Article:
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Mol Microbiol. 1999 Mar;31(5):1573-87.

Inactivation of the antigen 85C gene profoundly affects the mycolate content and alters the permeability of the Mycobacterium tuberculosis cell envelope.

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Unité de Génétique Mycobactérienne, Institut Pasteur, Paris, France.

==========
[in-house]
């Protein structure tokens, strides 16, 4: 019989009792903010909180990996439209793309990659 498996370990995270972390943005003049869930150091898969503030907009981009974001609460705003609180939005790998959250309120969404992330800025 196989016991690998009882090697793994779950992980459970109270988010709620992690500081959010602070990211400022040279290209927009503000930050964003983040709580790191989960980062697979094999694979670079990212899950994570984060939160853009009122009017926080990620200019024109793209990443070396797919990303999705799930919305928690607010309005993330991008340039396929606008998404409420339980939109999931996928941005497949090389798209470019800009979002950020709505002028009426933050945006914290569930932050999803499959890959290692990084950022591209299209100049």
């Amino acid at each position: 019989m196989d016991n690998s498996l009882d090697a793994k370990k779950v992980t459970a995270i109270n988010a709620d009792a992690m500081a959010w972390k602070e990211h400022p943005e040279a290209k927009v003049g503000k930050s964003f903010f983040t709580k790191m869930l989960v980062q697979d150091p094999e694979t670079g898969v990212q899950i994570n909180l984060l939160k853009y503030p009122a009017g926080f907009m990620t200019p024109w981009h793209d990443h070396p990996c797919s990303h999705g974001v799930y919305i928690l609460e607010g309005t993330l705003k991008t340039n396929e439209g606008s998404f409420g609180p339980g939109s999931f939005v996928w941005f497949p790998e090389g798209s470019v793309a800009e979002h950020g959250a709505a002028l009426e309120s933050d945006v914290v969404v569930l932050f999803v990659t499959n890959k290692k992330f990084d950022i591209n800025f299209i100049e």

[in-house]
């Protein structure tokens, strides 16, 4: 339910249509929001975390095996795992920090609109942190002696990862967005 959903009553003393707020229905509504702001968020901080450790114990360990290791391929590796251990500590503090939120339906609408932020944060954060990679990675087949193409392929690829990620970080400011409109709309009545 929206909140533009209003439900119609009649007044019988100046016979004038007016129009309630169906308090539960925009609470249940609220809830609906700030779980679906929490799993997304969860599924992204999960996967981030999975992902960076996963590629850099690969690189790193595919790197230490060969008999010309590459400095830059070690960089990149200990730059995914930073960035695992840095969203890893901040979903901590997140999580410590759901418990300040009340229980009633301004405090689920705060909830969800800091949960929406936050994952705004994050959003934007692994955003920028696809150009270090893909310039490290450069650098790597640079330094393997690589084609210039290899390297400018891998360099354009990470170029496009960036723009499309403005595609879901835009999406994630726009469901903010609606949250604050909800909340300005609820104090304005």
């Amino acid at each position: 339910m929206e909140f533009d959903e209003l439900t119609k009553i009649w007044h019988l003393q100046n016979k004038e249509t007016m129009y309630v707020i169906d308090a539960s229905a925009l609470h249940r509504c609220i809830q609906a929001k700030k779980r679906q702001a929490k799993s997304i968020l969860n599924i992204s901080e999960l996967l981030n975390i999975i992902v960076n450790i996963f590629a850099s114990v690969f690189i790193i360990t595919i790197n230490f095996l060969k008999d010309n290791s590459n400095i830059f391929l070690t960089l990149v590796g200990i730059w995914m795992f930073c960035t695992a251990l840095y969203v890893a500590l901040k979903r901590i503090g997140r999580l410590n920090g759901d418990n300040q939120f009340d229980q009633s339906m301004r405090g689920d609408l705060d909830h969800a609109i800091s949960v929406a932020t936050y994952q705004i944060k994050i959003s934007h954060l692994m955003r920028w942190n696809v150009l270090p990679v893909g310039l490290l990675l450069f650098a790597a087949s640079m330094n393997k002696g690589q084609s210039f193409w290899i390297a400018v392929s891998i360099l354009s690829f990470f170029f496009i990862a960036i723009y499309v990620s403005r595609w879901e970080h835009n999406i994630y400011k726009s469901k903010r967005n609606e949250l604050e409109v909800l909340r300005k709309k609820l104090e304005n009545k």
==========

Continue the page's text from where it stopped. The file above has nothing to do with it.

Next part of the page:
The antigen 85 complex of Mycobacterium tuberculosis consists of three abundantly secreted proteins. The recent characterization of a mycoloyltransferase activity associated in vitro with each of these antigens suggested that they are potentially important for the building of the unusual cell envelope of mycobacteria. To define the physiological role of these proteins, the gene coding for antigen 85C was inactivated by transposon mutagenesis. The resulting mutant was shown to transfer 40% fewer mycolates to the cell wall with no change in the types of mycolates esterifying arabinogalactan or in the composition of non-covalently linked mycolates. As a consequence, the diffusion of the hydrophobic chenodeoxycholate and the hydrophilic glycerol, but not that of isoniazid, was found to be much faster through the cell envelope of the mutant than that of the parent strain. Taken together, these data demonstrate that: (i) antigen 85C is involved directly or indirectly in the transfer of mycolates onto the cell wall of the whole bacterium; (ii) the enzyme is not specific for a given type of mycolate; and (iii) the cell wall-linked mycolate layer may represent a barrier for the diffusion of small hydrophobic and hydrophilic molecules.

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